The paper is organized as follows. In Section 2, we recall some notations and preliminaries results. In Section 3, we construct a new combined homotopy mapping and prove the existence and convergence of a smooth homotopy path from almost any interior initial point to the KKT points of MOP under some assumptions.  In Section 4, numerical results are given,which show that the method is feasible and effective.

2. Some Definitions and Properties

Definition 2.1. Let 𝑈𝑅𝑛 be an open set, and let 𝜑𝑈𝑅𝑃 be a smooth mapping. If Range[𝜕𝜑(𝑥)/𝜕𝑥]=𝑅𝑝 for all 𝑥𝜑1(𝑦), then 𝑦𝑅𝑝 is a regular value and 𝑥𝑅𝑛 is a regular point.

Definition 2.2. Let 𝜂𝑖𝑅𝑛𝑅𝑛(𝑖=1,2,,𝑚) and 𝛽𝑗𝑅𝑛𝑅𝑛(𝑗=1,2,,𝑠). For any 𝑥Ω,{𝑔𝑖(𝑥),𝜂𝑖(𝑥)𝑖𝐵(𝑥)} is said to be positive linear independent with respect to 𝛽(𝑥), if 𝛽(𝑥)𝑧+𝑖𝐵(𝑥)𝑦𝑖𝑔𝑖(𝑥)+𝑢𝑖𝜂𝑖(𝑥)=0,𝑧𝑅𝑠,𝑦𝑖0,𝑢𝑖0(2.1) implies that 𝑧=0,𝑦𝑖=0,𝑢𝑖=0(𝑖𝐵(𝑥)),(2.2) where 𝛽(𝑥)=(𝛽1(𝑥),,𝛽𝑠(𝑥)).

Lemma 2.3 (parametric form of the Sard theorem on a smooth manifold; see [16]). Let 𝑄,𝑁,𝑃 be smooth manifolds of dimensions 𝑞,𝑚,𝑝. Respectively, let 𝜑𝑄×𝑁𝑃 be a 𝐶𝑟 map, where 𝑟>max{0,𝑚𝑝}. If 0𝑃 is a regular value of 𝜑, then for almost all 𝛼𝑄, 0 is a regular value of 𝜑(𝛼,).

Lemma 2.4 (inverse image theorem; see [17]). If 0 is a regular value of the mapping 𝜑𝛼()𝜑(𝛼,), then 𝜑𝛼1(0) consists of some smooth manifolds.

Lemma 2.5 (classification theorem of one-dimensional manifold; see [17]). A one-dimensional smooth manifold is diffeomorphic to a unit circle or a unit interval.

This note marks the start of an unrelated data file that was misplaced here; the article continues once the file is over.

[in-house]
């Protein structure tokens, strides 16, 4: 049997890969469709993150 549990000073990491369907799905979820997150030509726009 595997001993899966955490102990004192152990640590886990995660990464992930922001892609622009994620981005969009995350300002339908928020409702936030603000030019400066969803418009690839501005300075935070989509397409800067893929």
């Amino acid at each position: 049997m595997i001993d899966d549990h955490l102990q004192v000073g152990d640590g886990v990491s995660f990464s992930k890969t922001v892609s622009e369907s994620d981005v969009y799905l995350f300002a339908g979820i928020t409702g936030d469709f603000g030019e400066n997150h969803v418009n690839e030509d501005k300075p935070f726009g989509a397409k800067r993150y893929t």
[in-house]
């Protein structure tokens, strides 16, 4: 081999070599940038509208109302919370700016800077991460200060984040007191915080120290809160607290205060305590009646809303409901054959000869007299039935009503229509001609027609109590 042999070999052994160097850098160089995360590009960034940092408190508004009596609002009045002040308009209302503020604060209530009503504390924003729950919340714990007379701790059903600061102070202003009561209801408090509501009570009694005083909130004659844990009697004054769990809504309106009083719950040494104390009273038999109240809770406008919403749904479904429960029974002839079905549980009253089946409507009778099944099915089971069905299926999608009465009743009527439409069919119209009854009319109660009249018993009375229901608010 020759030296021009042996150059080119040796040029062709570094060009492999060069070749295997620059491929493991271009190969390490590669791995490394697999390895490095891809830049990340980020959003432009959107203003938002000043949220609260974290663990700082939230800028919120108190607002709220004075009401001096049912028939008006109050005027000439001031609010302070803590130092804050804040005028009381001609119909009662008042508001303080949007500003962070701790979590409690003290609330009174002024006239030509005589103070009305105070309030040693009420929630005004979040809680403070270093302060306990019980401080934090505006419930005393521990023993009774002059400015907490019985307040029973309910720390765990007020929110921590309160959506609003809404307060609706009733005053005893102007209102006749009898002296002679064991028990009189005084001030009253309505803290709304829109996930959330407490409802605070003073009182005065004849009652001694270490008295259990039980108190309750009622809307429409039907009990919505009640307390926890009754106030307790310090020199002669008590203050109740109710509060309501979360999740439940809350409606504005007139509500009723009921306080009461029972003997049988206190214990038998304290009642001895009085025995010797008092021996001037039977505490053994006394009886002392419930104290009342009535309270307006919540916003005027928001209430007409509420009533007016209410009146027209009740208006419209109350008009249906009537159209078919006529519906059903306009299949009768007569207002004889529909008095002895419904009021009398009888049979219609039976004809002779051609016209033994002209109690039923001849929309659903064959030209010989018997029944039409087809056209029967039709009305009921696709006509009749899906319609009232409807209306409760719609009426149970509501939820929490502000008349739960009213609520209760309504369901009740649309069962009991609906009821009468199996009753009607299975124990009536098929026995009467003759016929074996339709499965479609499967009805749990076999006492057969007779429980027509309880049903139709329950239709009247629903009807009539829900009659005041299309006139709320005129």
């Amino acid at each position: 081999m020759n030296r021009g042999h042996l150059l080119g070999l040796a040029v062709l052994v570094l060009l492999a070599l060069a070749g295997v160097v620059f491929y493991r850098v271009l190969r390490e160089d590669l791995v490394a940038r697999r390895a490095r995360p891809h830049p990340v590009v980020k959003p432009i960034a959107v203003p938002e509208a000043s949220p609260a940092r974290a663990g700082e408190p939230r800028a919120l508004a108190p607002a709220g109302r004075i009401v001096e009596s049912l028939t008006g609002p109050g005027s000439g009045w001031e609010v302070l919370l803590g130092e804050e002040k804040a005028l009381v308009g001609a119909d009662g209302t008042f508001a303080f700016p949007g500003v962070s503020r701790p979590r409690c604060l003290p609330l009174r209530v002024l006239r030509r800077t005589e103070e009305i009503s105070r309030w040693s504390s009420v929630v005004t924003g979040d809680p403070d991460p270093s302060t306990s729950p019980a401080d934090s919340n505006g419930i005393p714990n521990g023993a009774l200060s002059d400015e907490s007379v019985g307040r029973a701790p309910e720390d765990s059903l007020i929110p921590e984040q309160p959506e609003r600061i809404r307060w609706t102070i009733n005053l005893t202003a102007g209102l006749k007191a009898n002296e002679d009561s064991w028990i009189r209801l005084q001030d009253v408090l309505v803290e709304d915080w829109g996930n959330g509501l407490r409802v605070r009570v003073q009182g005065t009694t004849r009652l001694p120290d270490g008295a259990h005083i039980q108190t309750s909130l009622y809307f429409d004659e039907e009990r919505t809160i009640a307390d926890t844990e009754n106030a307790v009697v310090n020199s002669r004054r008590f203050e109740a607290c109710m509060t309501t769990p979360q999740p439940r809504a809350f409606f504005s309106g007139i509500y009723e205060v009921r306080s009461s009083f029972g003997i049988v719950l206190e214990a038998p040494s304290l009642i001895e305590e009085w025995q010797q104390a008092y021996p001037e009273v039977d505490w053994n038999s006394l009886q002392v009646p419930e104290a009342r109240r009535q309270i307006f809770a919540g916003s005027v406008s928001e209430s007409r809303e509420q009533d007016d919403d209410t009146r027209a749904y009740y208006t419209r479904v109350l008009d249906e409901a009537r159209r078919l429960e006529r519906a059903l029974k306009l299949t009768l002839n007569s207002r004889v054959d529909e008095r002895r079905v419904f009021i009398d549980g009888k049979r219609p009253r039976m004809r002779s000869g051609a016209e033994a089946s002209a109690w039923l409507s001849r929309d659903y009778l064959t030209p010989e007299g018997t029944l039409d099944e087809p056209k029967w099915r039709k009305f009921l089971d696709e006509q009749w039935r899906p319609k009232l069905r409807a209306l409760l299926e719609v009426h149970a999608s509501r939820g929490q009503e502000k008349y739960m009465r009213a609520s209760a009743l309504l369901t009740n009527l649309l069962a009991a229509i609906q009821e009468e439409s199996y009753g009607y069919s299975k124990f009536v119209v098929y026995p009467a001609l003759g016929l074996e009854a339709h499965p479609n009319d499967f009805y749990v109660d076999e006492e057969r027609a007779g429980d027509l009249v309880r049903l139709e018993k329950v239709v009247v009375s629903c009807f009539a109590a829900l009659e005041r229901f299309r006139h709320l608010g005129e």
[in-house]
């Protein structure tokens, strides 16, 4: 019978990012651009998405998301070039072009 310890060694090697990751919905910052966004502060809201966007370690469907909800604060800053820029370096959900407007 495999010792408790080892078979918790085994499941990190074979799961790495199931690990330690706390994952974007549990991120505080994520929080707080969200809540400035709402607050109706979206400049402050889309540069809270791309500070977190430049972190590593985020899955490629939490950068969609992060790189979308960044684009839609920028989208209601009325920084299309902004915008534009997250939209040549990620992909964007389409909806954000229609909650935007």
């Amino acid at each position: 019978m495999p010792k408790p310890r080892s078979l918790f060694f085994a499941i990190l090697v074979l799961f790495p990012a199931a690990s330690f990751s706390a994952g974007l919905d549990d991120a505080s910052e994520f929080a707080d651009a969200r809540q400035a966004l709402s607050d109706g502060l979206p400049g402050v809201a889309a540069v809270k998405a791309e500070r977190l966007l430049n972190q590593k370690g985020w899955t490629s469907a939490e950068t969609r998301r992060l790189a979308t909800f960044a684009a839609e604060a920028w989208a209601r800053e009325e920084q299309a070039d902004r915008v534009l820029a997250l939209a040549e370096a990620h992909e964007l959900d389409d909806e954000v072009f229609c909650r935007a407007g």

The following four basic assumptions are commonly used in this paper:(C1)Ω0 is nonempty and bounded;(C2) for any 𝑥Ω and 𝑡[0,1], there exists map 𝜂(𝑥) and 𝛽(𝑥), such that {𝑔𝑖(𝑥),𝜂𝑖(𝑥)𝑖𝐵(𝑥)} is positive linear independent with respect to (𝑥)+𝑡(𝛽(𝑥)(𝑥)); (C3) for any 𝑥𝜕Ω, 𝑥+𝑖𝐵(𝑥)𝑢𝑖𝜂𝑖(𝑥)+𝛽(𝑥)𝑧𝑧𝑅𝑠,𝑢𝑖0,𝑖𝐵(𝑥)Ω={𝑥}(2.3) (generalized quasinormal cone condition);(C4) for any 𝑥Ω, (𝑥)𝑇𝛽(𝑥) is nonsingular.

Remark 2.6. If Ω satisfies the assumptions (A1)–(A3), then it necessarily satisfies the assumptions (C1)–(C4).
In fact, if we choose 𝜂(𝑥)=𝑔(𝑥) and 𝛽(𝑥)=(𝑥), then it is easy to get the result. Clearly, if Ω satisfies the assumptions (C1)–(C4), then it does not necessarily satisfies the assumptions (A1)–(A3).

3. Main Results

Let 𝑥Ω be a KKT point of MOP; our aim is to find (𝜆,𝑢,𝑧)𝑅+𝑝+𝑚×𝑅𝑠, such that 𝑓(𝑥)𝜆+𝑔(𝑥)𝑢+(𝑥)𝑧=0,(3.1a)𝑈𝑔(𝑥)=0,(3.1b)1𝑝𝑖=1𝜆𝑖=0,(3.1c)where 𝑓(𝑥)=(𝑓1(𝑥),,𝑓𝑝(𝑥))𝑅𝑛×𝑝, 𝑔(𝑥)=(𝑔1(𝑥),,𝑔𝑚(𝑥))𝑅𝑛×𝑚, (𝑥)=(1(𝑥),,𝑚(𝑥))𝑅𝑛×𝑠.

Meanwhile, the KKT system of MOP is (3.1a)–(3.1c).

For a convex multi-objective programming problem, the solution of the MOP can be obtained from the KKT system. And for a nonconvex multi-objective programming problem, it is significant that we can obtain a solution of the KKT system.

To solve the KKT system (3.1a)–(3.1c), we construct a homotopy equation as follows: 𝐻𝜔,𝜔(0)=,𝑡(1𝑡)𝑓(𝑥)𝜆+𝑔(𝑥)𝑢+𝑡𝜂(𝑥)𝑢2+[](𝑥)+𝑡(𝛽(𝑥)(𝑥))𝑧+𝑡𝑥𝑥(0)(𝑥)𝑈×𝑔(𝑥)𝑡𝑈(0)𝑥×𝑔(0)(1𝑡)1𝑝𝑖=1𝜆𝑖𝜆𝑒𝑡5/2𝜆(0)5/2=0,(3.2) where 𝜔(0)=(𝑥(0),𝜆(0),𝑢(0),𝑧(0))Ω0×Λ++×𝑅𝑚++×{0}, 𝜔=(𝑥,𝜆,𝑢,𝑧)Ω×𝑅𝑝+𝑚+𝑠, 𝑢2=(𝑢21,𝑢22,𝑢2𝑚)𝑇𝑅𝑚, 𝜆5/2=(𝜆15/2,𝜆25/2,,𝜆𝑝5/2)𝑇𝑅𝑝, 𝑈=diag(𝑢), 𝑒=(1,1,,1)𝑇𝑅𝑝, and 𝑡[0,1].

As 𝑡=1, the homotopy equation (3.2) becomes 𝛽(𝑥)𝑧+𝑥𝑥(0)=0,(3.3a)(𝑥)=0,(3.3b)𝑈𝑔(𝑥)𝑈(0)𝑔𝑥(0)𝜆=0,(3.3c)5/2=𝜆(0)5/2.(3.3d)

By the assumption (C3), we get 𝑧=0, 𝑥=𝑥(0). Since 𝑔(𝑥(0))<0 and 𝑥=𝑥(0), (3.3c) implies that 𝑢=𝑢(0). Equation (3.3d) shows that 𝜆=𝜆(0). That is, 𝐻(𝜔,𝜔(0),1)=0 with respect to 𝜔 has only one solution 𝜔=𝜔(0)=(𝑥(0),𝜆(0),𝑢(0),0).

As 𝑡=0, 𝐻(𝜔,𝜔(0),𝑡)=0 turns to the KKT system (3.1a)–(3.1c).

For a given 𝜔(0), rewrite 𝐻(𝜔,𝜔(0),𝑡) as 𝐻𝜔(0)(𝜔,𝑡). The zero-point set of 𝐻𝜔(0) is 𝐻𝜔1(0)=(𝜔,𝑡)Ω×𝑅𝑝+𝑚++×𝑅𝑠]×(0,1𝐻𝜔,𝜔(0).,𝑡=0(3.4)

Theorem 3.1. Suppose 𝑓,𝑔, and are three times continuous differentiable functions. In addition, let the assumptions (C1)-(C2) hold and 𝜂𝑖,𝛽𝑗 twice times continuously differentiable functions. Then for almost all initial points 𝜔(0)Ω0×Λ++×𝑅𝑚++×{0}, 0 is a regular value of 𝐻𝜔(0) and 𝐻𝜔1(0) consists of some smooth curves. Among them, a smooth curve, say Γ𝜔(0), is starting from (𝜔(0),1).